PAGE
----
Sometimes when you read back an email, you discover double meanings that aren’t too far from the truth… I had to compose this email because Dyson’s Chat and Phone are not being covered at the moment. I don’t really expect that their email is either, but who knows…

—————

Dear Dyson,

My Stick Dyson first complained of an obstruction a few weeks ago… and, when none could be found, decided to just stop working. (I suspect COVID-19 but my husband says a virus cannot survive in a vacuum…) Sorry for the decidedly noir humor but sometimes that’s all that keeps us sane these days.

So here I am with loads of time to keep my house and studio spic and span and my stick vac is down. Thankfully, I have a bigger corded vacuum but it’s a pain to lug out EVERYDAY into TWO different buildings, which is what we’re looking at right now when keeping things clean feels so urgent.

It appears, from your Troubleshooting page, that I need a new Main Body and cyclone.

How do I get one and how much will it cost?

———-

A mere 2 hours later… I get this:

Good afternoon Roxanne,

Thank you for your email, and for providing us with those details.

I have been able to register the machine on an account for you and have ordered a replacement main body unit to be delivered to you free of charge under the machine’s 2 year guarantee. The part will be delivered to you in the next 5 working days.

Once it has arrived and is fitted, if any issue persists please let us know and we will be able to investigate further for you.

Kind regards,
Ben
Owner Support
Dyson UK

This is why I LOVE Dyson!

What to do with all your sh*t (stuff)

So… I take a quick trip to Ireland to take care of some family stuff and I come back to a basement with an inch of standing water. The sump pump float got stuck and the “snow” storm that actually turned into driving rain flowed into anything and everything that was on the basement floor — french drains notwithstanding.

ServPro came by with lots of powerful fans and dehumidifiers and, after a few days, I had a dry basement again. I also had a lot of soggy cardboard boxes and other stuff that had managed to migrate to the floor whenever anyone moved the boxes on the shelves around looking for something. This is a situation that nobody “sees”… its just something that slowly accumulates as years go by. A long list of “I’ll call and get that recycled (old fridge)”… “I’ll shred all that old box of papers and put it out with the paper recycling”… “I’ll bring those chairs to the consignment shop”… you know the pattern.

So, this post is for ME—to keep all those phone numbers in a handy place—and for my friends who might find themselves moving or dealing with the same catastrophe. Things or people to know:

ServPro Washington County — very responsive. They put a project manager on it, help with insurance (I recommend you get it for pump failures and other non-flood plain water disasters), and provided me with a collapsible dumpster to throw things away. They would do that for me too but at extra cost and they suggested it was something I could do to save money. Which brings me to…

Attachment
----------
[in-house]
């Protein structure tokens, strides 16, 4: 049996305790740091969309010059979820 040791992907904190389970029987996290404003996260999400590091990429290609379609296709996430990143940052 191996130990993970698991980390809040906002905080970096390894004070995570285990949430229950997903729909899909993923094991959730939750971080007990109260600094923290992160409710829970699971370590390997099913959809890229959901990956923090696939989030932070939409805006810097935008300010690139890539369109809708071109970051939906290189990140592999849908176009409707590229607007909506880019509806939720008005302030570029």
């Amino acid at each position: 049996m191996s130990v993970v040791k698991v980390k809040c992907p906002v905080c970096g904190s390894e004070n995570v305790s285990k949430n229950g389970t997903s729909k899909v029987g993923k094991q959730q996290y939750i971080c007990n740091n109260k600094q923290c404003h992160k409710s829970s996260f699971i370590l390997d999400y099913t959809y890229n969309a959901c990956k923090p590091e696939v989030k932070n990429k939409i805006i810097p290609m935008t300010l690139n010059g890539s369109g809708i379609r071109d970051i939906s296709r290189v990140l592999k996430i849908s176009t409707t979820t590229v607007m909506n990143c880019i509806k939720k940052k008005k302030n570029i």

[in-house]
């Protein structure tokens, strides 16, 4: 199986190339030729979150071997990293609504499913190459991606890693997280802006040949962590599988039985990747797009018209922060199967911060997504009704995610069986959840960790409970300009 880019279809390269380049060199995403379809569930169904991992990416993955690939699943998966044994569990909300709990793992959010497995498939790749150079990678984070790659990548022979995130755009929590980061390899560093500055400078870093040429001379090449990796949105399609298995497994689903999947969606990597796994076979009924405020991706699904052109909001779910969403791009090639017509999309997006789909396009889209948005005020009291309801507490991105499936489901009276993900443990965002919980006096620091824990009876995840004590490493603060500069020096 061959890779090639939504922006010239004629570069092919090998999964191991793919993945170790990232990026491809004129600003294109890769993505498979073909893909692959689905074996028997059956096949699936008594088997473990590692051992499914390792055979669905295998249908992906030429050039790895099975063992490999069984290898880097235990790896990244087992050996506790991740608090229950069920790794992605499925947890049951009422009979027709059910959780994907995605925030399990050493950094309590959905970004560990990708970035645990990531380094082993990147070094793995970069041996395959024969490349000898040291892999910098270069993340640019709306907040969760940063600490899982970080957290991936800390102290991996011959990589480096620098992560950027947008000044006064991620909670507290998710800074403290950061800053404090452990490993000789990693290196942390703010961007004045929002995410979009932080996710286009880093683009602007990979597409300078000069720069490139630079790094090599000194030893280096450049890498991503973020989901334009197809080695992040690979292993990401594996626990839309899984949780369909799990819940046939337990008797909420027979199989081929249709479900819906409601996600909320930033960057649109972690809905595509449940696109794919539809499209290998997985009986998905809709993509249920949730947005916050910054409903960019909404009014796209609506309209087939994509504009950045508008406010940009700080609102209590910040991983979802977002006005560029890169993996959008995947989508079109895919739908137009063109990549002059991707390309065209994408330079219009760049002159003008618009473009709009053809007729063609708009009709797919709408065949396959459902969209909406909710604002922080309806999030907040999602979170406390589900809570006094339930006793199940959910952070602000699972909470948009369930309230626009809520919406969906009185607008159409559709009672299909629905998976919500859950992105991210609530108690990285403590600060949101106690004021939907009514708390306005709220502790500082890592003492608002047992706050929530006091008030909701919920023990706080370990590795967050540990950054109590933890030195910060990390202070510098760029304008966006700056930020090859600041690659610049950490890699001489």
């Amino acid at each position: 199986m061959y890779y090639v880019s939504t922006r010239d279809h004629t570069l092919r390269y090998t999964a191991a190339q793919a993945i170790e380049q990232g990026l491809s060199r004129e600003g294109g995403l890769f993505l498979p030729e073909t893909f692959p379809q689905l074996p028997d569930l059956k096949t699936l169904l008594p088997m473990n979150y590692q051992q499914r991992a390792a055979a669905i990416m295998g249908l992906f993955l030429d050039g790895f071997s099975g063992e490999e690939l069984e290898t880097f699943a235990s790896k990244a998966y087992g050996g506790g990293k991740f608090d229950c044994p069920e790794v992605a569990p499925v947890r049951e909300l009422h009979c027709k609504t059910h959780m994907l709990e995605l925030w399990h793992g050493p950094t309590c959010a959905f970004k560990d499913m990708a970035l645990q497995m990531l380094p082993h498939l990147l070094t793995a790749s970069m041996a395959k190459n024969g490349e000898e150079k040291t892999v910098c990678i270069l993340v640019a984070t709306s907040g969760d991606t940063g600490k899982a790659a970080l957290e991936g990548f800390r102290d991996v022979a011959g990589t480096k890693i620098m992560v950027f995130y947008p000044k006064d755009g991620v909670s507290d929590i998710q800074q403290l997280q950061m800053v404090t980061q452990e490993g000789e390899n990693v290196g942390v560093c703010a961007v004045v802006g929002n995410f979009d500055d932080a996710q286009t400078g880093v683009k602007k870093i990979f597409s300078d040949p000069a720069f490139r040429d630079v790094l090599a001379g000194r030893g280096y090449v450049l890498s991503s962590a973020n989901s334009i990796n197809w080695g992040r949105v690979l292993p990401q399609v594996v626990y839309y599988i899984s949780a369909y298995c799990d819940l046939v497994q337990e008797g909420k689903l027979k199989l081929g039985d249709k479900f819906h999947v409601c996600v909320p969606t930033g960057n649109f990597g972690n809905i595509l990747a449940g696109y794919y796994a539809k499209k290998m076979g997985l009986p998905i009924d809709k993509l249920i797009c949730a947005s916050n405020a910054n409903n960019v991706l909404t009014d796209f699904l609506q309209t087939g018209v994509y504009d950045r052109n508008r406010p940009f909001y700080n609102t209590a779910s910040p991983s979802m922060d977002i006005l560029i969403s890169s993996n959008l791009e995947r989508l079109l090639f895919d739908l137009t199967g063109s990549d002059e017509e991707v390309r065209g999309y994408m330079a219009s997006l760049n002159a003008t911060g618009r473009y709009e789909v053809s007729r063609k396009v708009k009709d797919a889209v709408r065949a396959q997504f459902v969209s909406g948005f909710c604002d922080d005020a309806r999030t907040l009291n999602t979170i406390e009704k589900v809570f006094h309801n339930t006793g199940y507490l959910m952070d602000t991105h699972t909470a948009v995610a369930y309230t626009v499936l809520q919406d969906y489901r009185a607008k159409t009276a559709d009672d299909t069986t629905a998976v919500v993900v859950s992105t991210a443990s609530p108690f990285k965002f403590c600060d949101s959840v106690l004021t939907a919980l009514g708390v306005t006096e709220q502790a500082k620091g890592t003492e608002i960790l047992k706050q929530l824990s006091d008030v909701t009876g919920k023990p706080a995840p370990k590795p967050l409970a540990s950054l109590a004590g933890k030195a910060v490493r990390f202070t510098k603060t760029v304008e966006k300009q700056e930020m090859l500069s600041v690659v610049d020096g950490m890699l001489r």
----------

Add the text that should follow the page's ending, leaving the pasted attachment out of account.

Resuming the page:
The Bull Bag — A wonderful invention! It’s a reinforced eco-friendly reusable container that folds up and can be stored until you do another big clean up job. You can buy one for about $40.00. Disposal fees from $170-$300.

Berger Recycling — Pawtucket, RI. One of the big issues I have is about 40 years worth of paper… in boxes (tax stuff), filing cabinets, etc. To go through and determine what should be shredded and what could just be dumped could take weeks, if not months. Berger Recycling will take the paper you need shredded for $7 a box (banker’s box or 13 gallon kitchen bags) and shred it for you. They are in Pawtucket and are open Mon-Fri 8-5 and Saturdays 8-12. They could also pick it up but it will cost $100/hr for the truck (return trip time). Best to bring it to them.

Have a bunch of paperback books you thought you might pass on to someone but now they smell kind of musty and the cheap glue means pages are falling out? Berger will take them and recycle them FOR NOTHING!! Just bring those paperbacks (no hardbacks) and drop them off.

National Grid Fridge Recycle Program — One of the things that didn’t necessarily get damaged, but is annoying all the same, is the old fridge that was in the kitchen when we moved here … in 2004. At some point it got moved to the basement but there was a really low ceiling so getting it back out the bulkhead was problematic. With the help of my daughter’s partner, we got it moved to where (if we remove the freezer door) we can get it out. It still works if we plug it in… and that’s important because, if it works, National Grid will arrange to have it collected at no cost and will even pay you $50!

Green Tech Assets — Cumberland, RI. We have some other electronics that could be recycled — old printers and stuff… VCRs, speakers that don’t work, boxes of video cassettes. They take all of that. Old computers or drives? They destroy them so your data is secure. If you drop it off, there’s no cost! Open Mon-Thu 8-4:30 and Friday 8-4. (Pam)

So… all this research has been a pretty handy way to avoid actually going down to the basement and getting started 🙂 But I do feel better about not having a lot of this end up in a landfill.

In recovery!

Please be patient while I reassemble my website after being hacked by some sleaze bags in some other part of the world. The number of hours it takes to recover from that is staggering. But I will not give up. Moving to the WordPress platform from plain old HTML is the first step.

Links to follow.